Does It Cost Too Much To Be Green?

When someone considers going green, cost is one of the first things that he or she will consider. How expensive is organic food? Can I afford to buy renewable energy? I’ve found a great article from the Open University website that discusses this – see below!

For myself, I’ve been trying to be more minimalist in my purchases, so I feel that I am happier to spend a bit more on buying natural products such as shampoo bars. I’m yet to take control of a lot of household costs and issues – bills, food etc. – as I am living with my parents until next month, but I feel that by gradually reducing unnecessary purchases the expense of going green is actually being lessened. Plus, as the article discusses, there are other, non-monetary, costs to consider if you choose not to be green, such as pollutants and greenhouse gases.

I’d love to know what you think – do you spend more on a greener lifestyle? Or maybe you find it’s actually cheaper?

Does it cost too much to be green?

All too often, looking at the short-term, it seems too expensive to be green. Cleaner hybrid or electric cars, organic foods, energy efficient domestic appliances, and many other green products, all cost more than their conventional equivalents, so the majority don’t buy them. However, if we look at the long-term, it’s possible that it may cost even more for us NOT to be green. There are four main ways that our actions today can damage the world left for future generations.

  • We are consuming non-renewable resources such as fossil fuels at a rate that will make them either very expensive, or not available at all, in a small number of generations.
  • The emissions of greenhouse gases associated with our fossil fuel use are likely to cause major disruption of the climate, making some areas uninhabitable and increasing the risks of major weather-related disasters.
  • We are adding other pollutants to our environment, whose long-term effects on our health, and that of other species, may be severe.
  • In modifying the environment to support our lifestyle, we are changing or even destroying the habitats of other species, with unknowable, but potentially serious consequences.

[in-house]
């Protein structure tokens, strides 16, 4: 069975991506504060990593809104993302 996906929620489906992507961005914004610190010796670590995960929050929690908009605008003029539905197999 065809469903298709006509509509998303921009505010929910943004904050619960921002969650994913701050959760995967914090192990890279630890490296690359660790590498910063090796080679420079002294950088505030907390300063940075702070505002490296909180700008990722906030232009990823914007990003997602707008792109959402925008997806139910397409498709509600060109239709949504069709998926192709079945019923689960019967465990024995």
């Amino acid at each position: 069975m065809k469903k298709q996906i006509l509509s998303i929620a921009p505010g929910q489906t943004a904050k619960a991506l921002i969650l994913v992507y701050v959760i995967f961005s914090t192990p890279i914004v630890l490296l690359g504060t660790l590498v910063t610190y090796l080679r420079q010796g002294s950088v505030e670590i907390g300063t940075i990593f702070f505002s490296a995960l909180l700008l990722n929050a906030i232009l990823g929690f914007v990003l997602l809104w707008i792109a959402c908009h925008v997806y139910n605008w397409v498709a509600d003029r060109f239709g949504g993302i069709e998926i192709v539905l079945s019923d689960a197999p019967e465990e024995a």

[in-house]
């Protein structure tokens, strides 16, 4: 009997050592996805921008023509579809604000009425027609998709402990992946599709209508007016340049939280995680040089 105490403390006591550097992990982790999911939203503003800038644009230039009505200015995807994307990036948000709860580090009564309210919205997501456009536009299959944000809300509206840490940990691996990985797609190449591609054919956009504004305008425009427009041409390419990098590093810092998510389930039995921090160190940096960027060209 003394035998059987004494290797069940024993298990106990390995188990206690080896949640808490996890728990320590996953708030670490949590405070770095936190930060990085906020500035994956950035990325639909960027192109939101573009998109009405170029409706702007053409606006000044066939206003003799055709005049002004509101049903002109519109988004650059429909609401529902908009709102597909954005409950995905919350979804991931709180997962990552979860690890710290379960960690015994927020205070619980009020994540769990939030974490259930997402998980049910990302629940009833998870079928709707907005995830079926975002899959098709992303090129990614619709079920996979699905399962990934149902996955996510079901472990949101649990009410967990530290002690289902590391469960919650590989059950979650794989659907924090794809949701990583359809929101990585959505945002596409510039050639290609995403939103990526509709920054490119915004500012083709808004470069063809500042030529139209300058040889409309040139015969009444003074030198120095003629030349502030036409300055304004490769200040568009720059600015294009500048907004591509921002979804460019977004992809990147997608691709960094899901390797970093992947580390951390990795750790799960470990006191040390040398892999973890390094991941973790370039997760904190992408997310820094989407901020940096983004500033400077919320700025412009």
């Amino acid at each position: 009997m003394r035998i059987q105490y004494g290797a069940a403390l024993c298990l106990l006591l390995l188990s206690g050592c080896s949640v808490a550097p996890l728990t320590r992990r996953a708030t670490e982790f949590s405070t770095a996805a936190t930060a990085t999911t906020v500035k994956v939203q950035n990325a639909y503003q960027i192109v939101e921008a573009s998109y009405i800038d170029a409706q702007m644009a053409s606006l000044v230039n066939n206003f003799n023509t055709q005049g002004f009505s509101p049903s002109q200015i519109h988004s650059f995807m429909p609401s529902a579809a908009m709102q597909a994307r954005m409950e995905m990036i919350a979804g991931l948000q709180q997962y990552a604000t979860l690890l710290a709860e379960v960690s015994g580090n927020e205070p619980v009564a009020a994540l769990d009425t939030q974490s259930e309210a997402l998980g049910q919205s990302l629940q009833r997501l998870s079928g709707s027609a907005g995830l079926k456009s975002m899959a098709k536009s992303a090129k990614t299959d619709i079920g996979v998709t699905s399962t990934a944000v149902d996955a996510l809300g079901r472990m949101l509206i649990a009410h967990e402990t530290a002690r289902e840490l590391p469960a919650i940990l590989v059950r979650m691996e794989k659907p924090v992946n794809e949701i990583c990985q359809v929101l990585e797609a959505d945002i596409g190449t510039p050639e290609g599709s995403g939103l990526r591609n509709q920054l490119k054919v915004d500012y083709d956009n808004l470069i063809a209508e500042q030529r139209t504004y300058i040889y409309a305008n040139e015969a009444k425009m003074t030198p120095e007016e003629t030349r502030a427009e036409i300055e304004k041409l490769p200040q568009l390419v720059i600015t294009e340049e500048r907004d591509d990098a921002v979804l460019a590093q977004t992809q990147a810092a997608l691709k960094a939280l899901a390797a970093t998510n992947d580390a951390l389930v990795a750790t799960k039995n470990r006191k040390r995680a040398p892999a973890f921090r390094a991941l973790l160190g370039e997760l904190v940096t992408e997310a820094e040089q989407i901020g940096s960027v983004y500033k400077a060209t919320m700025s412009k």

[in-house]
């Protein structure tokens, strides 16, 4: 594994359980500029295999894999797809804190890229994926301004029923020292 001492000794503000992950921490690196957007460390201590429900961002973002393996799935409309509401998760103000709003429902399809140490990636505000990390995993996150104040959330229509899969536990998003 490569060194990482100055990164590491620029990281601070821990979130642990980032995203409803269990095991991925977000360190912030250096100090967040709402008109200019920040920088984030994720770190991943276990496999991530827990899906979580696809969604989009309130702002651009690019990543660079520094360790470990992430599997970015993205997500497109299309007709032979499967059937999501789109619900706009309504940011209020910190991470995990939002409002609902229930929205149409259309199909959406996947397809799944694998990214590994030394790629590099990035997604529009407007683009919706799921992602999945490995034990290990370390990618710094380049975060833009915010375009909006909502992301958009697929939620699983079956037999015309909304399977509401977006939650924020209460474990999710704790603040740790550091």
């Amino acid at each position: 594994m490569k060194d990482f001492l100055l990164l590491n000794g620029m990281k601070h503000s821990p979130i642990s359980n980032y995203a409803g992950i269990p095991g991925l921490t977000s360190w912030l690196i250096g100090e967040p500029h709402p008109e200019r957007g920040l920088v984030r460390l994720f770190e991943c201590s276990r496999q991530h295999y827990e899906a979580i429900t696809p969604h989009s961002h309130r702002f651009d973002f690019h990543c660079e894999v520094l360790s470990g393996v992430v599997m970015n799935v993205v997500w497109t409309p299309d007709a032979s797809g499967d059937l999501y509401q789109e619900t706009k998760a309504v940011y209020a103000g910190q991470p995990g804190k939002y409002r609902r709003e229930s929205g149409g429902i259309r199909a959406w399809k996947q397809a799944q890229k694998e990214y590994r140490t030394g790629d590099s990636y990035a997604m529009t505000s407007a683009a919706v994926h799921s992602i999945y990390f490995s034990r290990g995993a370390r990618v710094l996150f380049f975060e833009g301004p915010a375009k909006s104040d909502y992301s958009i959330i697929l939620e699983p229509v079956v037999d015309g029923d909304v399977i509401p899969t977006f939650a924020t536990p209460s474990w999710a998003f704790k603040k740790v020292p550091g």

The costs that these will impose on future generations are unknown, but certain to be large. Should we be prepared to spend a little more now, to ensure that our children and their children don’t have to spend very much more in the future?

Is green really more expensive?

The examples above certainly appear to be more expensive. However, at the other extreme, “greener” actions such as switching off unnecessary lights, turning down heating thermostats or planning car journeys to minimise unnecessary travel, all cost nothing, other than a bit of thought, and provide instant monetary savings.

In between these extremes, there is a whole mixture of costs and benefits: short-term versus long-term and individual versus communal. I would argue that when we take the longer term and wider view, the green version isn’t really that expensive.

Better household insulation, low energy bulbs and other aspects of domestic design may cost more in the short-term, but provide significant long-term savings of both money and pollution. Expensive hybrid or electric cars are at the moment largely irrelevant, but why drive a large, heavy, fuel-guzzling vehicle when a smaller, more fuel-efficient, one could do the same job at a lower cost?

For short journeys, a bicycle is even cheaper! Spurious claims about the safety of SUVs and similar vehicles do little to hide the fact that most of these monsters are an expression of vanity on the part of the owner. Driving a smaller, greener, vehicle and driving it less, is only expensive in terms of the image of the driver.

The same is true of driving smoothly and at the most fuel efficient speed. But the speeding, stop-go driver is sure that his or her time is so valuable that to travel more slowly would be expensive. And there lies the nub of the problem.

It’s a matter of choice

How do we, as individuals, mentally cost our time, our ambitions, our lifestyle desires and compare these with the needs of others, born and unborn? Do we, or should we, consider these other costs when we decide to take a long haul foreign trip, buy a bigger car, or spend on other items?

Many of the goods and services we buy are designed to save us time, so that we have more time to enjoy the additional goods and services we believe we need. Buying the ingredients of a meal and cooking them is seen to “cost” too much of our valuable time, so we spend money on ready prepared dishes that only need to be reheated.

Other purchases are designed to satisfy other desires, such as for status, novel holiday experiences and so on, but all these things cost money. To obtain this money we may even end up working longer hours, to earn enough to buy the goods and services to enjoy in our vanishing leisure time!

It may seem crazy, but this cycle of earning and spending is essential for economic growth, the requirement of liberal market democracies. It’s therefore in the interests of governments, business and the media to keep this cycle in place.

Myths of market economics

Francis Fukuyama claimed in The End of History that liberal market democracies are the final end point of human development, and therefore in some way inevitable. But, as George Lakoff has pointed out, markets are actually designedExternal link 9 and created by humans, and are based on particular sets of rules.